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Old 03-16-2017, 03:33 AM
 
Location: Wonderland, zn.8A
474 posts, read 107,471 times
Reputation: 418

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Quote:
Originally Posted by Zoisite View Post
I think you have to be interested and really enjoy gardening to be a good gardener. Plants can tell when you don't like them. A large part of being a successful gardener is being intuitive about plants.
.
Perfect response "interested, Intuitive, enjoy Nurturing...love plants". Really this is all so true.
We who love Nature, enuf to Acknowledge just how very much Alive... plants are, will
chatter not merely at them, but actually communicate with plants, & they respond in kind: as 1 of countless other examples: last year, for my birthday around Thanksgiving, I asked 1 of my Lavender delphiniums "Please bloom 1 more time this year".
They bloom in summer, & mind you, this particular 1 had already done a repeat in Autumn, so it had well earned its annual rest when I made my request. - I kid you not, this gracious plant sent UP yet a 3rd. stalk two feet tall, & bloomed in full splendor...Thanksgiving week, bedecked in snow no less. You could see it physically shiver, but it was so beautiful... I hugged it, tears rolling down my face in so much gratitude... THANK YOU, I said over & over.

I hope you will Allow yourself to develop some interest like this. You will be soo very richly rewarded.
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Old 03-16-2017, 11:15 AM
 
Location: N of citrus, S of decent corn
28,103 posts, read 35,072,454 times
Reputation: 44526
Think about the way a weed can find its way through the tiniest crack in concrete. Things that grow are unstoppable. If OP is acquiring an established garden, then you know those plants just need to be left alone, except for a bit of fertilizer and water.
Unless you try to force a plant into unnatural conditions, they will usually do fine.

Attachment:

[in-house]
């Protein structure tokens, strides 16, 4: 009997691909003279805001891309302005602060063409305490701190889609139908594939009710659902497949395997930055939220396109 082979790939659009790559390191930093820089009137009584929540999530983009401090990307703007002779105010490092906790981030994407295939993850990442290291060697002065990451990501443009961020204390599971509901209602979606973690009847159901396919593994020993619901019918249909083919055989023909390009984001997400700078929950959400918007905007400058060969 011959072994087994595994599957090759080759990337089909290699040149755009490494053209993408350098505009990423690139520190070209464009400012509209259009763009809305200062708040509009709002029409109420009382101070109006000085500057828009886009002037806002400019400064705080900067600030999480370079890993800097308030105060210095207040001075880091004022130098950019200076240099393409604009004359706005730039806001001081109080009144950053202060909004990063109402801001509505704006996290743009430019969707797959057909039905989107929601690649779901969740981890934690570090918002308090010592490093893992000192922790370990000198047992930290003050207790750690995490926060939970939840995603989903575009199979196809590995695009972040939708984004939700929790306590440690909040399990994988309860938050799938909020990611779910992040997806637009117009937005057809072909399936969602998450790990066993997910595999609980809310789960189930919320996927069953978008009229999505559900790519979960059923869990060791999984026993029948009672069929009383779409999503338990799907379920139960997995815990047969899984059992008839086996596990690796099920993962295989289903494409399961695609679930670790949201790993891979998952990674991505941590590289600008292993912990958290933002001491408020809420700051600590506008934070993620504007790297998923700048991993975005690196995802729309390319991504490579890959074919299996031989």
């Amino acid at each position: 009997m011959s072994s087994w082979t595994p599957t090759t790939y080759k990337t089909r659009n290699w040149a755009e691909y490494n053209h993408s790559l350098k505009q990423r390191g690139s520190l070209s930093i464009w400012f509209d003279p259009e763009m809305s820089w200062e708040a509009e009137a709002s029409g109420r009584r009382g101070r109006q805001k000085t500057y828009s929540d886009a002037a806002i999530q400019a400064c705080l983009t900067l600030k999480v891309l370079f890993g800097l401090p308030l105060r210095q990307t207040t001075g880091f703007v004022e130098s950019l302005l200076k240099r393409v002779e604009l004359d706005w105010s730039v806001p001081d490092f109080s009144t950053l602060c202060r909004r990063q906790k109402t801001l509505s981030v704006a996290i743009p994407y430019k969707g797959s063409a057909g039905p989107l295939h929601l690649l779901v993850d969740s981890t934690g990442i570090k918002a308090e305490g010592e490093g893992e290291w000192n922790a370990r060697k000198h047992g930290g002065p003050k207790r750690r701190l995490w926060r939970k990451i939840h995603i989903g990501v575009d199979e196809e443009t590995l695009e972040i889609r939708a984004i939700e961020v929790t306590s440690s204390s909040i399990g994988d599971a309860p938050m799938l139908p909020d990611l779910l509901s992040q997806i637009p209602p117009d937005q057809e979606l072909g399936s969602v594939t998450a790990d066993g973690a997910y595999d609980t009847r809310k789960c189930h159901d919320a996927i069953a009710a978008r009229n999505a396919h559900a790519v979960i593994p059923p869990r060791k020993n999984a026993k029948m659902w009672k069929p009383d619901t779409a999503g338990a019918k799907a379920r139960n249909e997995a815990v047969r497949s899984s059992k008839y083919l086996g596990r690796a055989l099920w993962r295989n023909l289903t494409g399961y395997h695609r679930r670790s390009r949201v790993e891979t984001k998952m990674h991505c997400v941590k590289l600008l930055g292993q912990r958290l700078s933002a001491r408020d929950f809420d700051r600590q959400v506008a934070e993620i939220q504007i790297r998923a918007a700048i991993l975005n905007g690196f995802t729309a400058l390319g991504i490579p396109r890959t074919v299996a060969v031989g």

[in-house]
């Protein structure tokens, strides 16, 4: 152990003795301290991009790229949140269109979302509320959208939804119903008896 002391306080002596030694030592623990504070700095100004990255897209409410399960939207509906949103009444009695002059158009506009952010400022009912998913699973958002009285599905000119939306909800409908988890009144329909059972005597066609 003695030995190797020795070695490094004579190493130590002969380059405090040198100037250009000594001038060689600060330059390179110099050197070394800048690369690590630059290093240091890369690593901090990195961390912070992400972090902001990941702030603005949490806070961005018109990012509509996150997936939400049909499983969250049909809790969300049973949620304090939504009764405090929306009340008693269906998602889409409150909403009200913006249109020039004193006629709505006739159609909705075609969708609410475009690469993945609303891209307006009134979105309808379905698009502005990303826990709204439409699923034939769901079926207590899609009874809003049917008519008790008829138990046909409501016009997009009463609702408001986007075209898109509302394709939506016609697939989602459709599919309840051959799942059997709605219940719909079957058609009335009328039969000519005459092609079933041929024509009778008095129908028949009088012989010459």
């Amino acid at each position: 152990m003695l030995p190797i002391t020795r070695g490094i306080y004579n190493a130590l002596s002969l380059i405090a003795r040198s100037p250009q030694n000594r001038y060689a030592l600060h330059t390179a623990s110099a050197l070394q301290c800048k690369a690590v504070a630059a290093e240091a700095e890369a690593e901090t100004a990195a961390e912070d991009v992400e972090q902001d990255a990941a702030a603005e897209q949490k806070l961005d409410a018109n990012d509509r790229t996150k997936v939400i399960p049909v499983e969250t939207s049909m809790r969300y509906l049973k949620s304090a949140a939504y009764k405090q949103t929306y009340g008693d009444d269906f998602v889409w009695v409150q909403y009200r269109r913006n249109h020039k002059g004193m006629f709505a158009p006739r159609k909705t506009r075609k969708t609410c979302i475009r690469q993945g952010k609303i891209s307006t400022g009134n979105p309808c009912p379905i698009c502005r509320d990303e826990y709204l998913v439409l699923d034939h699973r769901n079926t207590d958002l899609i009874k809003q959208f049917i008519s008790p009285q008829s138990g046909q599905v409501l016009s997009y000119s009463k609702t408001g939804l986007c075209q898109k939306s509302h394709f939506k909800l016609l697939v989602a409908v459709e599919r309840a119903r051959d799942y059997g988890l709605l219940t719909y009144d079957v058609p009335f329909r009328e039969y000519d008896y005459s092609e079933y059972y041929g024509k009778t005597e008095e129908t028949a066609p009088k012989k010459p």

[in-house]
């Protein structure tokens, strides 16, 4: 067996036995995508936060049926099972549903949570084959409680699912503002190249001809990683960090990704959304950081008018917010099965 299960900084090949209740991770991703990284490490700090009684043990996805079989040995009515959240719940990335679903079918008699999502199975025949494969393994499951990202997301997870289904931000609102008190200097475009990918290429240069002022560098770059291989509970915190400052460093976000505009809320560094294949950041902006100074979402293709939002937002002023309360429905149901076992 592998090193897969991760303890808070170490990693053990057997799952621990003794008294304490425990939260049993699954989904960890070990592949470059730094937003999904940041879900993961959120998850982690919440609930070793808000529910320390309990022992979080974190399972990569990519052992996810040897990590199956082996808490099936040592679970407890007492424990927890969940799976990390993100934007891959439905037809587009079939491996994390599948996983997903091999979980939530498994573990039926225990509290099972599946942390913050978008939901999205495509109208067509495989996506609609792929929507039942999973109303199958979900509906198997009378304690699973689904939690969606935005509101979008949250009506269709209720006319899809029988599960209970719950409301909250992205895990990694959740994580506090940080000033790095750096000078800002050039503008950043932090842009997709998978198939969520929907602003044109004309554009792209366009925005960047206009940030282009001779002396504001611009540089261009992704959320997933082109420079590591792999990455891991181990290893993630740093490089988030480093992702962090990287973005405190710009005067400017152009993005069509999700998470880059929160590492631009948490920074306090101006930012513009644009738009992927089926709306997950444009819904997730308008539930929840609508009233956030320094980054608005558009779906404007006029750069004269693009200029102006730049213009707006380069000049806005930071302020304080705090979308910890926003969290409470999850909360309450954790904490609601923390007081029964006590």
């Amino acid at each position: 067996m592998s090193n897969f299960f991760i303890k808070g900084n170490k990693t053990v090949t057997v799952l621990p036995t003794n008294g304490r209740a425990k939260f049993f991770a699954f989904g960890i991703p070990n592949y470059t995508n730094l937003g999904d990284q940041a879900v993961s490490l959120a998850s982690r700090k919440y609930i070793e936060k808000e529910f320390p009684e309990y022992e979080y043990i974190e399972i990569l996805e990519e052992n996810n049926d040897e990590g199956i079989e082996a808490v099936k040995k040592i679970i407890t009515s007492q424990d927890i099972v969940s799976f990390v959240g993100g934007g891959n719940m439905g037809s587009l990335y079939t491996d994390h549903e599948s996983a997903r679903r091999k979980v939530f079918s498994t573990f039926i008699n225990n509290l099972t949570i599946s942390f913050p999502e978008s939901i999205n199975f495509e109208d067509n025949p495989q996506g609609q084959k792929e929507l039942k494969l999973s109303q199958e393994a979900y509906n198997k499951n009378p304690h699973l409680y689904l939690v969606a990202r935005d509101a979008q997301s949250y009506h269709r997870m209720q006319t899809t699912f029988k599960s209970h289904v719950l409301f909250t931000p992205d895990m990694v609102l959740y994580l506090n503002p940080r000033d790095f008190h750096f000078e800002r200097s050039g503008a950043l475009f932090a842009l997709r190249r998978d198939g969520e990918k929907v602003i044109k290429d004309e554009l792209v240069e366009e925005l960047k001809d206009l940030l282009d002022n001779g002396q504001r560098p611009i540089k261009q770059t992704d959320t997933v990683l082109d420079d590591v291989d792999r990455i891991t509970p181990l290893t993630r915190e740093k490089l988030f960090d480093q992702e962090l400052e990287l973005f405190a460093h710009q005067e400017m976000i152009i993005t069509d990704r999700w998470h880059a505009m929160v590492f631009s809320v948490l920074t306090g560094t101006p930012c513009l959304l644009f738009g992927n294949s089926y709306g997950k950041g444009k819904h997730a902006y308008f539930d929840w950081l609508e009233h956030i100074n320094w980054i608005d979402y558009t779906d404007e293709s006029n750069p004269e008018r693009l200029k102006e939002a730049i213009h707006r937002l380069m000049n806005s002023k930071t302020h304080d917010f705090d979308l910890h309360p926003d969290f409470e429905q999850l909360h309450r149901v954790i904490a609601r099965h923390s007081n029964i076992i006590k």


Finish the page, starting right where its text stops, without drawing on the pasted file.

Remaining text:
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Old 03-16-2017, 07:51 PM
 
Location: Odenton, MD
176 posts, read 65,736 times
Reputation: 336
Quote:
Originally Posted by Eldemila View Post
I use to say I could kill silk. Seriously, the house I bought didn't have any foliage. I had a silk ficus tree that I stuck in the front of the house. I came back and it was lying on it's side. It was a joke, that I killed silk. I killed just about anything I tried to grow. It didn't help that I lived in hot, humid Miami either.


One of the reasons I chose this area was due to the seasons and the plants you could grow here in Zone 7b, unlike that of Miami, where most everything is just green (bougainvillea's excluded) I was lucky enough to meet someone on one of the garden websites that lived just a few miles away from where I was going to be living. What a gem, and what a find. She has a degree in plant science and was happy to share her love, and knowledge of plans and teach me everything I know now. Also, she's become a best friend as well. Basically, she's created a (plant) monster. I have put in over 1000 plants and bulbs in my 3/4 acre lot. It is now my job. Okay, it's gotten way bigger than I ever imagined, but I have to say, I love it, minus the weeds.


Find your zone, find what other people are able to grow in the neighborhood, find what plants are hard to kill, like daylilies if they grow in your area. Figure out what you may want, flowers, edibles, both?


If I can grow something, anyone can!!!!


Good luck